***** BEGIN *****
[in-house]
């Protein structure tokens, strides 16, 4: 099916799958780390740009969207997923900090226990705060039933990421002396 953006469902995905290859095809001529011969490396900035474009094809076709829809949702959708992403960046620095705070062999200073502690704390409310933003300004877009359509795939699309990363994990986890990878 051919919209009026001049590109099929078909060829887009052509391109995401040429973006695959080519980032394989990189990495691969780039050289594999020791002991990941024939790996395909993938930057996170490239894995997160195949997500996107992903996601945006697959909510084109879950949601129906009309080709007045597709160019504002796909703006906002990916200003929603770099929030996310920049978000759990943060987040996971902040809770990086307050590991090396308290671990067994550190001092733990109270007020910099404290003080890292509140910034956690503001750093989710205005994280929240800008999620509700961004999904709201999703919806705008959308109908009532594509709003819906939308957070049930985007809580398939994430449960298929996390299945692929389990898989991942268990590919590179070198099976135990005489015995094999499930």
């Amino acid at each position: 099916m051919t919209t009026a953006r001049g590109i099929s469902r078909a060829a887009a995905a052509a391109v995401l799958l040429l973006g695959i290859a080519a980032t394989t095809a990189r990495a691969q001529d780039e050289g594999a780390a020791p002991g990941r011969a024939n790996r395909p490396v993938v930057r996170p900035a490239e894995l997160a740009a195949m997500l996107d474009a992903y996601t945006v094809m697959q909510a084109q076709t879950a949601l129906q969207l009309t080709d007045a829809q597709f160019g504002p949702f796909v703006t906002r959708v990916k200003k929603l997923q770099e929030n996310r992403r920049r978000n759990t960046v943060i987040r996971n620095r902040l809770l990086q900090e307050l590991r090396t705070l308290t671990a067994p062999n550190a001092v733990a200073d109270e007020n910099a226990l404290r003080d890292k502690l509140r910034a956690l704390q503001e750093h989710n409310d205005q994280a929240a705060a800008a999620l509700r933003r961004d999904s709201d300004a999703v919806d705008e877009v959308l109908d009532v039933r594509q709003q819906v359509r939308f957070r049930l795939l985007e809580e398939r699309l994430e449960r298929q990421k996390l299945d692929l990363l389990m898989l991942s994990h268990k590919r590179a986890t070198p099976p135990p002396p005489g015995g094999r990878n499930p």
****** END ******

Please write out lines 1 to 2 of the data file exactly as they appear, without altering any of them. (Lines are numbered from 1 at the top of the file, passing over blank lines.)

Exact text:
[in-house]
């Protein structure tokens, strides 16, 4: 099916799958780390740009969207997923900090226990705060039933990421002396 953006469902995905290859095809001529011969490396900035474009094809076709829809949702959708992403960046620095705070062999200073502690704390409310933003300004877009359509795939699309990363994990986890990878 051919919209009026001049590109099929078909060829887009052509391109995401040429973006695959080519980032394989990189990495691969780039050289594999020791002991990941024939790996395909993938930057996170490239894995997160195949997500996107992903996601945006697959909510084109879950949601129906009309080709007045597709160019504002796909703006906002990916200003929603770099929030996310920049978000759990943060987040996971902040809770990086307050590991090396308290671990067994550190001092733990109270007020910099404290003080890292509140910034956690503001750093989710205005994280929240800008999620509700961004999904709201999703919806705008959308109908009532594509709003819906939308957070049930985007809580398939994430449960298929996390299945692929389990898989991942268990590919590179070198099976135990005489015995094999499930």